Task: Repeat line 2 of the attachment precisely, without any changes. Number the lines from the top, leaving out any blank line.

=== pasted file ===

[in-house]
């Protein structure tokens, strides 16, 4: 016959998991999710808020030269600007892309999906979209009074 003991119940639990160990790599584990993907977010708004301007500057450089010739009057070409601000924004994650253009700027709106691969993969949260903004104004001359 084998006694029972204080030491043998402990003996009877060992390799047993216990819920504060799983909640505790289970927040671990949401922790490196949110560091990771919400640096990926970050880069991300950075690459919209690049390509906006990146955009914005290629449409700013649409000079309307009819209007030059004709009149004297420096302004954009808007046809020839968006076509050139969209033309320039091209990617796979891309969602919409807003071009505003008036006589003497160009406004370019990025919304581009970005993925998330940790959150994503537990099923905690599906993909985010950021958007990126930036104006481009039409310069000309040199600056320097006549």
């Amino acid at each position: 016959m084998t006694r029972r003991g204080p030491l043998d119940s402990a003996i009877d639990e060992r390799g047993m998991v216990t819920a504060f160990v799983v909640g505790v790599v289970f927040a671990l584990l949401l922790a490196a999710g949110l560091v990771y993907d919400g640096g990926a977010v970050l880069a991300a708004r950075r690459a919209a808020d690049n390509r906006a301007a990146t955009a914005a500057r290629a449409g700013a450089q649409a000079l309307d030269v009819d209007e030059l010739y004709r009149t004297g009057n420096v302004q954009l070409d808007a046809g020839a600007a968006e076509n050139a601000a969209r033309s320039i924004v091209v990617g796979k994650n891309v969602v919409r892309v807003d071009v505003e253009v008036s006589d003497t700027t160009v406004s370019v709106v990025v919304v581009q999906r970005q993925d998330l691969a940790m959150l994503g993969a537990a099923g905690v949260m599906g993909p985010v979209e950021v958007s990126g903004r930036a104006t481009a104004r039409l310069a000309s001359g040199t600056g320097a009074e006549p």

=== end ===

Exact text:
């Protein structure tokens, strides 16, 4: 016959998991999710808020030269600007892309999906979209009074 003991119940639990160990790599584990993907977010708004301007500057450089010739009057070409601000924004994650253009700027709106691969993969949260903004104004001359 084998006694029972204080030491043998402990003996009877060992390799047993216990819920504060799983909640505790289970927040671990949401922790490196949110560091990771919400640096990926970050880069991300950075690459919209690049390509906006990146955009914005290629449409700013649409000079309307009819209007030059004709009149004297420096302004954009808007046809020839968006076509050139969209033309320039091209990617796979891309969602919409807003071009505003008036006589003497160009406004370019990025919304581009970005993925998330940790959150994503537990099923905690599906993909985010950021958007990126930036104006481009039409310069000309040199600056320097006549």